Sales managers are accustomed to answering questions. Right now, you might be fielding questions such as “When can we go back to the office?” or “Will certain team members still have their job in a few weeks?”

Answering questions is a key part of your job, but so is asking questions. By asking thoughtful questions of your team members, you can better understand how they’re coping with these tough times. You can also discover what they might need from you as a manager, says Claire Lew, CEO of Know Your Team.

In this issue of Promotional Consultant Today, we highlight Lew’s four questions that will help you truly understand how your team is coping with work during COVID-19.

1. How would you describe your level of energy these days? With this question, Lew says you are taking the temperature and getting an overall read of how a remote employee is doing. Additionally, because you’re asking about “level of energy,” it gives the other person permission to share that they may feel worn thin and drained more than usual. You want the truthful answer of how they’re actually doing, so you can then accordingly support them as a manager.

Consider asking follow-up questions such as:

  • Have you been able to take time for yourself, in any way? How can I support you in that?
  • Are there any tasks or projects lately that feel more like a struggle than usual? How can I adjust things to help make that project more manageable right now?

2. What fears or trepidation do you have around the team and/or company, if any? If you’re nervous to ask this question, that’s okay, notes Lew. The only way you can allay fears in the team is if you know what they are in the first place. Giving your team space to admit what they’re worried about also reduces some of its ominous nature.

Consider asking these follow-up questions:

  • What can we communicate more often and more transparently, to help reduce the anxiety around X?
  • Is our plan for the next 45-60 days clear?

3. Do you feel equipped to do your job well? Leaders naturally care about performance. However, according to Lew, we can unintentionally hinder our team’s performance. This question uncovers how we may be accidentally getting in the way.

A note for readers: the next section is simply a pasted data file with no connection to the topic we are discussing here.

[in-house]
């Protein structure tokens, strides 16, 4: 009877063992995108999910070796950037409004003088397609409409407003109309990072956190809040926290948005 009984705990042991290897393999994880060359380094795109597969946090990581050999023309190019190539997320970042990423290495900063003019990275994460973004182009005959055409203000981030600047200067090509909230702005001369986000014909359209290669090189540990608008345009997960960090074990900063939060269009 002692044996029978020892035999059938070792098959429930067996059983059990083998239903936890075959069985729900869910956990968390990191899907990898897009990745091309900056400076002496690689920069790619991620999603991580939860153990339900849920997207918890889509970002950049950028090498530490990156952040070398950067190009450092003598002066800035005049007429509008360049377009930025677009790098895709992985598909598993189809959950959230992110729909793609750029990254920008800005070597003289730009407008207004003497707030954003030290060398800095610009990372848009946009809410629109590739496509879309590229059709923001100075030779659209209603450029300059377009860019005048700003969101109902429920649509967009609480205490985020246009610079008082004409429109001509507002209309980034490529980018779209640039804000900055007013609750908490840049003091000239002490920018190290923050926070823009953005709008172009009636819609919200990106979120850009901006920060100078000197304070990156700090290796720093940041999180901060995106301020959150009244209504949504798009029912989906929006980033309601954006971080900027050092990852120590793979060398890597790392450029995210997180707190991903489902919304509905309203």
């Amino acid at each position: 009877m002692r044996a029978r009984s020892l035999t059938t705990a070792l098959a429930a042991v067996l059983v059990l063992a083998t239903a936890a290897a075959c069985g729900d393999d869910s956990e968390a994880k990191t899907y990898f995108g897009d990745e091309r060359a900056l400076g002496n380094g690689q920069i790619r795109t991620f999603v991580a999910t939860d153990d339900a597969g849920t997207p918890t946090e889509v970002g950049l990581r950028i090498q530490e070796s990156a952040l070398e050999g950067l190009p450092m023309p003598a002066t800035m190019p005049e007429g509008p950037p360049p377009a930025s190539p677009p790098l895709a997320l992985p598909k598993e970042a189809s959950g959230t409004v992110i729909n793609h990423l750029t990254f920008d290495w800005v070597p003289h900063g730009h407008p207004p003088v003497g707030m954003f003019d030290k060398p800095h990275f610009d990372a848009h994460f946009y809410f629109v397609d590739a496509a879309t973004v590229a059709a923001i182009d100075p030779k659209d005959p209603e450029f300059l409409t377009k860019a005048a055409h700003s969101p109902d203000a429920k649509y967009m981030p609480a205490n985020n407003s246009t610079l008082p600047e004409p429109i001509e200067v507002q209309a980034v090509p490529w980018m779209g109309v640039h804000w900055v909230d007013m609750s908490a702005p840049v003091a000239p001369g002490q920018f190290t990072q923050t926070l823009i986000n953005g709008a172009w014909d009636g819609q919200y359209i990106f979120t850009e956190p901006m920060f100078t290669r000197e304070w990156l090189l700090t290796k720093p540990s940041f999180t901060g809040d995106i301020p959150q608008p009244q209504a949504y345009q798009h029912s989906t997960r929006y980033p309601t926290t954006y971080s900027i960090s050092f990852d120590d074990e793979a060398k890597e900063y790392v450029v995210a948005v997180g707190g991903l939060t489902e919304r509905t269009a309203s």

Consider asking your team:

  • Is it clear what needs to get done, and the level of quality that’s required for this work clear?
  • Am I being respectful of the amount of time you have to accomplish something? Can I be doing a better job of protecting your time?
  • Have I given you enough context about why this work is important, who the work is for, or any other information that is crucial to do your job well?

4. What can I do to help create an environment for you to do your best work, while remote? Of all the questions to ask remote employees, this might be the most paramount. Be sure to ask at least a few follow-up questions to know how you can translate your team’s answers into action, recommends Lew.

Follow-up questions include:

  • What time of day, while working remotely, are you most productive? Is there anything I can do to ensure you get that time to during the day to focus on your work?
  • What feels confusing right now? How can I improve the clarity or cadence of my communication?
  • What can I adjust in my own management style? Does my tone come off the wrong way? Do I follow-up too frequently with you, not giving you space to breathe?

Leaders often fixate on giving the answers. However, don’t overlook the power of asking questions. You can show you’re serious about supporting your sales team however you can.

Compiled by Audrey Sellers

Source: Claire Lew is CEO of Know Your Team. She has been published in Harvard Business Review, Business Insider, CNBC, Inc., and Fortune, among others. Lew speaks internationally on how to create more open, honest work environments and taught as an adjunct professor of entrepreneurship at Northwestern University.